Facebook's admission that Russian-linked advertisers spent $100,000 on ads leading up to and after the 2016 presidential election has led to serious questions about their effects. But how did they make it through the social network's filters? Four anonymous advertisement monitors explained to The Verge that, as contractors handling hundreds to thousands of ad parts per day, they weren't adequately prepared to screen the propaganda and keep it off the site.

Three of the four workers were at Facebook during the June 2015 to May 2017 time frame during which these ads hit the social network. According to them, each used screening software to evaluate specific portions of an advertisement queued up for review, perhaps vetting images or text segments but never looking at the whole ad. The workers typed in key codes to tag each segment with descriptors, which enabled them to quickly but not critically sift through material, the anonymous sources told The Verge. They were on the lookout for sexually explicit or violent material as well as scams, not subtle attempts to influence the election.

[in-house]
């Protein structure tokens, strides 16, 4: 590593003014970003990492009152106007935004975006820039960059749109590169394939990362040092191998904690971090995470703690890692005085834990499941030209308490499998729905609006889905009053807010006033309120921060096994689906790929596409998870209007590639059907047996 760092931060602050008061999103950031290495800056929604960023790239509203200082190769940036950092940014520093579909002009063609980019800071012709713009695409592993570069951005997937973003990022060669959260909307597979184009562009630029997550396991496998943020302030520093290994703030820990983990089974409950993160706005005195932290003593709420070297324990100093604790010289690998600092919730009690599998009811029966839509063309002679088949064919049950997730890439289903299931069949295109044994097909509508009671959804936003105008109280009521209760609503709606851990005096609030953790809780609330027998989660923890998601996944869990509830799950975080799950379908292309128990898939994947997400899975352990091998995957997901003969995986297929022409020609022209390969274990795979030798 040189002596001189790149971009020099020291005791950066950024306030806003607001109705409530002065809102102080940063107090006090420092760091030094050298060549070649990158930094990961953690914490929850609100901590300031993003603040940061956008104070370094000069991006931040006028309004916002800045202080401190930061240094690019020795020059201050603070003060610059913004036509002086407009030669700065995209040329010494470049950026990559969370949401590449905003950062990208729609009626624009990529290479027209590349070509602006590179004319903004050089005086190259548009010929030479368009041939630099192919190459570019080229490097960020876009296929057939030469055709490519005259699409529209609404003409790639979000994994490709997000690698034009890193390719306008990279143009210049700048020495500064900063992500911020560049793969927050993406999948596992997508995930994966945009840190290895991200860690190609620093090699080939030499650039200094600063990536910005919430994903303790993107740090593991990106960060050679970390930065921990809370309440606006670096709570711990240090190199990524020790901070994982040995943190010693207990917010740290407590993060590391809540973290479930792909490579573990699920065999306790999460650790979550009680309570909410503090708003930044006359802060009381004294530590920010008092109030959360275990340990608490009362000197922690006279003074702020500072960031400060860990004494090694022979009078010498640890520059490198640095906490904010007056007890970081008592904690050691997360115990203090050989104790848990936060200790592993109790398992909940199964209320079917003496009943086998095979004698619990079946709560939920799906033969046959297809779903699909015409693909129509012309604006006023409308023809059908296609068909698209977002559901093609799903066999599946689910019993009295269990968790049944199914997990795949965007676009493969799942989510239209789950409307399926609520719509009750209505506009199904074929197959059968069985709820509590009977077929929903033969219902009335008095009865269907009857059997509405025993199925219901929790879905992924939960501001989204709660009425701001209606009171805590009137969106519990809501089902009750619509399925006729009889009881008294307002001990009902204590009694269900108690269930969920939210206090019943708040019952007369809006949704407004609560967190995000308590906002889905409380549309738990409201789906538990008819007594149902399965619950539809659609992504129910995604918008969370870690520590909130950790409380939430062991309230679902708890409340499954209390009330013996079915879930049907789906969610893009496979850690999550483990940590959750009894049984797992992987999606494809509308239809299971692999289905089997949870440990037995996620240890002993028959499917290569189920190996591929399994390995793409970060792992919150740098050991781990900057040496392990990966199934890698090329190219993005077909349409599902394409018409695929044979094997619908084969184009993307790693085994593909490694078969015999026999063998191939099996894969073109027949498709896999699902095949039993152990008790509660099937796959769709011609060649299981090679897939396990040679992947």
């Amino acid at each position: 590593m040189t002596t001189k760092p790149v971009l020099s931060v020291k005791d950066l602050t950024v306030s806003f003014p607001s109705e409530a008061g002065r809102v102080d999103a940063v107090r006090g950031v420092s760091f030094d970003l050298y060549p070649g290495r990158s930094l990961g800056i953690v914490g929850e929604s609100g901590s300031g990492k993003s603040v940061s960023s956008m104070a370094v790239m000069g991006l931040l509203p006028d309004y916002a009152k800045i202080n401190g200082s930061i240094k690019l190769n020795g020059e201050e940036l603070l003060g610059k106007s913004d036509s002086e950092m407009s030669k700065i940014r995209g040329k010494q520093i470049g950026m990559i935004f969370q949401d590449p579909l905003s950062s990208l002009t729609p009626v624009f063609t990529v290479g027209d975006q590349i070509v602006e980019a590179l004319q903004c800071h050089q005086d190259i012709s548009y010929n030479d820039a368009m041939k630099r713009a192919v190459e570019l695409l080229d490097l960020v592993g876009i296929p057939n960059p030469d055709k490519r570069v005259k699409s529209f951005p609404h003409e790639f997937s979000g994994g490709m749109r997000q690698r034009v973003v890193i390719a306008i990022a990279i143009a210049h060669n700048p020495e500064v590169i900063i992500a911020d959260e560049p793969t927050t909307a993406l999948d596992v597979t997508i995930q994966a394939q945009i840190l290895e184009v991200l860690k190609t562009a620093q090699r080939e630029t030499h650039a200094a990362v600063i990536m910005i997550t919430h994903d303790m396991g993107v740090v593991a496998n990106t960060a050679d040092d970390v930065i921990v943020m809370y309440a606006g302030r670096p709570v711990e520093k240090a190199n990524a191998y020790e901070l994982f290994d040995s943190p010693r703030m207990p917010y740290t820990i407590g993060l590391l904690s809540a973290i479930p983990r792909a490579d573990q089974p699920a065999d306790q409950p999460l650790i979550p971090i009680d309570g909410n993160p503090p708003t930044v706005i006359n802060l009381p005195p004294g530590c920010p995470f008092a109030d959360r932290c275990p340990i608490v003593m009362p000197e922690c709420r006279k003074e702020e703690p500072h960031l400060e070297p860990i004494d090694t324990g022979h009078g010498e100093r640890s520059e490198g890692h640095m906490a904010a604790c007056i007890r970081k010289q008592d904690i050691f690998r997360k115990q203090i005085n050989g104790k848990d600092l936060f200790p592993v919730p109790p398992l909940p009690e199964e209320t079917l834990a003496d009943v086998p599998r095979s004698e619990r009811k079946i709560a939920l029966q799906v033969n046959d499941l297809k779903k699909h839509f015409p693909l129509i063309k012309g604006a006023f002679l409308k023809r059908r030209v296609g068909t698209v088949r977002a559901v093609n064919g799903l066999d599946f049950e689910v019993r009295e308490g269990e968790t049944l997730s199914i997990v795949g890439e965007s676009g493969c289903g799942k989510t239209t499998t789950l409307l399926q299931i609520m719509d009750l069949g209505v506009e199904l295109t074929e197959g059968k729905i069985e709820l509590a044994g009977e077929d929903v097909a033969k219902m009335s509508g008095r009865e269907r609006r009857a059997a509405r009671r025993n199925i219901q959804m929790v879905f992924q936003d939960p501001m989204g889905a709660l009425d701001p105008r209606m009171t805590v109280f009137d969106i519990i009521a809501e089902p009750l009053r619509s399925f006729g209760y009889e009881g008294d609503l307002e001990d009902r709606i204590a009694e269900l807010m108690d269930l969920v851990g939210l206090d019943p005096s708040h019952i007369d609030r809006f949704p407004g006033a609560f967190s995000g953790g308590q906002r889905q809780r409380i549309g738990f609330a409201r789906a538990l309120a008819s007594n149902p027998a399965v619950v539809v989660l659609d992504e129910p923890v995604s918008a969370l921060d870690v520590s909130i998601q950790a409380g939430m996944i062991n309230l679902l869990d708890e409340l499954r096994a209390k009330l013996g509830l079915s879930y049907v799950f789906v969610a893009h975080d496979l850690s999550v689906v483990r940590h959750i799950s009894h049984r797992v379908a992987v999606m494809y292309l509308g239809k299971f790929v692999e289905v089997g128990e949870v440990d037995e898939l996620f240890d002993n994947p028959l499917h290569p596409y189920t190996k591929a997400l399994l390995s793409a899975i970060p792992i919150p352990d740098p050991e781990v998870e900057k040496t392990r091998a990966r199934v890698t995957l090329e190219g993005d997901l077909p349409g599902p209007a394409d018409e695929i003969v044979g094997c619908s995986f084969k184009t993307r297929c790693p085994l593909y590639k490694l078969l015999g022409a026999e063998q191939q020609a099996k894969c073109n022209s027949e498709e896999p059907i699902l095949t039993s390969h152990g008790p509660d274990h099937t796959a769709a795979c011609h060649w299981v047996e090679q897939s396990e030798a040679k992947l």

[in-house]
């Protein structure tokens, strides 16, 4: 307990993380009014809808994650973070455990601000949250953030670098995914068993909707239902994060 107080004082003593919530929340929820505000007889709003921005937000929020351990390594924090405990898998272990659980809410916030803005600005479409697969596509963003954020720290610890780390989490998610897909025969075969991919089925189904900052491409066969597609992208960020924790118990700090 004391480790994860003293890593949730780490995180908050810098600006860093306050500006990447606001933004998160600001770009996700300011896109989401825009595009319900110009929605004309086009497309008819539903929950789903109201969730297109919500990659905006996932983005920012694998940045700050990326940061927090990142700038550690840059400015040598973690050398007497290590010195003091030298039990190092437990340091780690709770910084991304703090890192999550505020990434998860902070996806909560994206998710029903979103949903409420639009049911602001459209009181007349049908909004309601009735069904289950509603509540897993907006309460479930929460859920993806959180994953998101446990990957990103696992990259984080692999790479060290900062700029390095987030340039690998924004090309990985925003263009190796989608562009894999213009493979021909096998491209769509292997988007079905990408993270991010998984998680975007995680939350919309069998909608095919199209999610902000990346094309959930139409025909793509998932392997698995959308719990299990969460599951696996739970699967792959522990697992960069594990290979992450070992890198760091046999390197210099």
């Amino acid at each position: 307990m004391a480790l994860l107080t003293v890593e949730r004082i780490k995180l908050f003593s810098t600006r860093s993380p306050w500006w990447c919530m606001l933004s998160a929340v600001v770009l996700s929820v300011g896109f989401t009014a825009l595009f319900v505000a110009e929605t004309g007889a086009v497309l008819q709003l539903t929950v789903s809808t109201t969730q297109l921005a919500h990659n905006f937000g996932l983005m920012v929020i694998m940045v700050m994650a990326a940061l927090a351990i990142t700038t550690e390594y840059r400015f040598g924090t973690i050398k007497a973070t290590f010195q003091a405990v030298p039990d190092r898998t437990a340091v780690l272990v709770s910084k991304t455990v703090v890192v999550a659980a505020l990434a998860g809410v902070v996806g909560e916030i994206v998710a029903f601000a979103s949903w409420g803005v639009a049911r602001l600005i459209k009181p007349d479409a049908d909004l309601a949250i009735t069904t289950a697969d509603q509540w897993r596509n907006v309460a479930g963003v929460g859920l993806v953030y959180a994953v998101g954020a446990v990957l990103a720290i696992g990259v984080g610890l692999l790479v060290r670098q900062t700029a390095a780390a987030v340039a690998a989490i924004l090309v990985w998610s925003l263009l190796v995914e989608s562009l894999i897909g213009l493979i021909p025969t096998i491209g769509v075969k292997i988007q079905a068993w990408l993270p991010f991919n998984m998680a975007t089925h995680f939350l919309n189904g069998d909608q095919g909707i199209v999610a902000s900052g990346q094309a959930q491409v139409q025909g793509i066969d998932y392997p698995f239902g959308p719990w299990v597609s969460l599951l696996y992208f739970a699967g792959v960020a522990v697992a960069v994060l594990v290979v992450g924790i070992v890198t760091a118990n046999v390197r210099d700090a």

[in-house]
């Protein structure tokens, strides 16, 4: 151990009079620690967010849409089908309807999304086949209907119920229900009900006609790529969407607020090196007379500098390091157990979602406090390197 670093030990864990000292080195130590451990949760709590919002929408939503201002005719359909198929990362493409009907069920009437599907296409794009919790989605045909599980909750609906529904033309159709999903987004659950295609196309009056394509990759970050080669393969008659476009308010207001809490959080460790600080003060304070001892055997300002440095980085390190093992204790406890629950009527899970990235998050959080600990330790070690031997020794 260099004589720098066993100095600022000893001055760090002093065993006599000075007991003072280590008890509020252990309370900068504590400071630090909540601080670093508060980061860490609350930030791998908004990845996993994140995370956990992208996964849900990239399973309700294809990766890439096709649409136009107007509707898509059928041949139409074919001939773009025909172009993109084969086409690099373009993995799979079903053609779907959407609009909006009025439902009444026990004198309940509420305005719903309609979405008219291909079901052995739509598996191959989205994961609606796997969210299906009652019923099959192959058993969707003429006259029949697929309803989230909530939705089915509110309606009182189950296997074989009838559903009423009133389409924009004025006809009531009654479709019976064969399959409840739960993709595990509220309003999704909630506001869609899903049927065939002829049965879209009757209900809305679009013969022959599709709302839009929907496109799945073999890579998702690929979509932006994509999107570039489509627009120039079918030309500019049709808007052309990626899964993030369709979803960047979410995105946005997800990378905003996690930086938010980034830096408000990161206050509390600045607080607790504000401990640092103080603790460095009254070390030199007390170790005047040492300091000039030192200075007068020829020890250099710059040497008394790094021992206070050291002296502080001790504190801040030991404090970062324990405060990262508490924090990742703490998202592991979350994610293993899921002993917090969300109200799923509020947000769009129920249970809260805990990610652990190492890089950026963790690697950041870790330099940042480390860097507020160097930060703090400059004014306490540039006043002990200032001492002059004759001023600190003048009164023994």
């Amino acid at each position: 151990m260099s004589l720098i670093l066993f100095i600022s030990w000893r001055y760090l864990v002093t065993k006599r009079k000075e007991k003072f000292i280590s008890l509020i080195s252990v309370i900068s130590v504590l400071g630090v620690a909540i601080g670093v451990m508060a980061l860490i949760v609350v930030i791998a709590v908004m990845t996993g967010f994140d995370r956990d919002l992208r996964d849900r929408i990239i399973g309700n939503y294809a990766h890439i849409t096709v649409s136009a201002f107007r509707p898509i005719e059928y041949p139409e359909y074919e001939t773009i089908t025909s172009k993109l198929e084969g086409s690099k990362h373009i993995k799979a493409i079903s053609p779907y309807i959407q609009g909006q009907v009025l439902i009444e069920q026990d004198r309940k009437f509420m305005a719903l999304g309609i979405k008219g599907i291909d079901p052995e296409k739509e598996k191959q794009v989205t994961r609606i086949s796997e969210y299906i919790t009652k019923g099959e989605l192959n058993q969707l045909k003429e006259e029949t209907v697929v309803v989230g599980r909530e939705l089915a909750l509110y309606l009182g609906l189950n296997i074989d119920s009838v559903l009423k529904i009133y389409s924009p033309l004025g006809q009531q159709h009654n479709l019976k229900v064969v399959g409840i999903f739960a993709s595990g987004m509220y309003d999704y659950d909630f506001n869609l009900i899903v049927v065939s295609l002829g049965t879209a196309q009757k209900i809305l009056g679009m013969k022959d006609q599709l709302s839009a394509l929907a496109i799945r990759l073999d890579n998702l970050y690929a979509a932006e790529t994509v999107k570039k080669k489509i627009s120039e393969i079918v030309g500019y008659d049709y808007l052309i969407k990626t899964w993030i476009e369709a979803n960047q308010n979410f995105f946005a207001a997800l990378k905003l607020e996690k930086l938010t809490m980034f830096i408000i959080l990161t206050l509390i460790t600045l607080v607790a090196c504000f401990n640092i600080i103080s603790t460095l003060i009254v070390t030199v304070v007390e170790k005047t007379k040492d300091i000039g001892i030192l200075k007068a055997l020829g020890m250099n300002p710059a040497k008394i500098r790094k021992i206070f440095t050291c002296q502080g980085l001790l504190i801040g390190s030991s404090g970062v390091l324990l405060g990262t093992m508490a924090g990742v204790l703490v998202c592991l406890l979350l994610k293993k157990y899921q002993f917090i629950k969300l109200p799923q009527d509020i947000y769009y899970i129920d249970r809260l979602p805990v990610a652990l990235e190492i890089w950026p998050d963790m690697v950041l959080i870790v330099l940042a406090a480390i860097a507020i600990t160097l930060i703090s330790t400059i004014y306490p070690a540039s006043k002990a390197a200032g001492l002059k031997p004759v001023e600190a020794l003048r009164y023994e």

Or, as one worker told The Verge, "They weren't screening for, like, propaganda or anything." They were looking more for marketing attempts capitalizing on fear to sell products, not change opinions.

The Russian-backed ads had some criteria that could've potentially raised red flags among reviewers, but the massive volume of advertisements flowing in daily meant there was room for the ones in question to sneak by. An algorithm was also used to screen ads, which the workers were constantly training, they told The Verge; Conceivably, it could have approved all the Russian-backed content.

We've reached out to Facebook for comment and will include it when we hear back.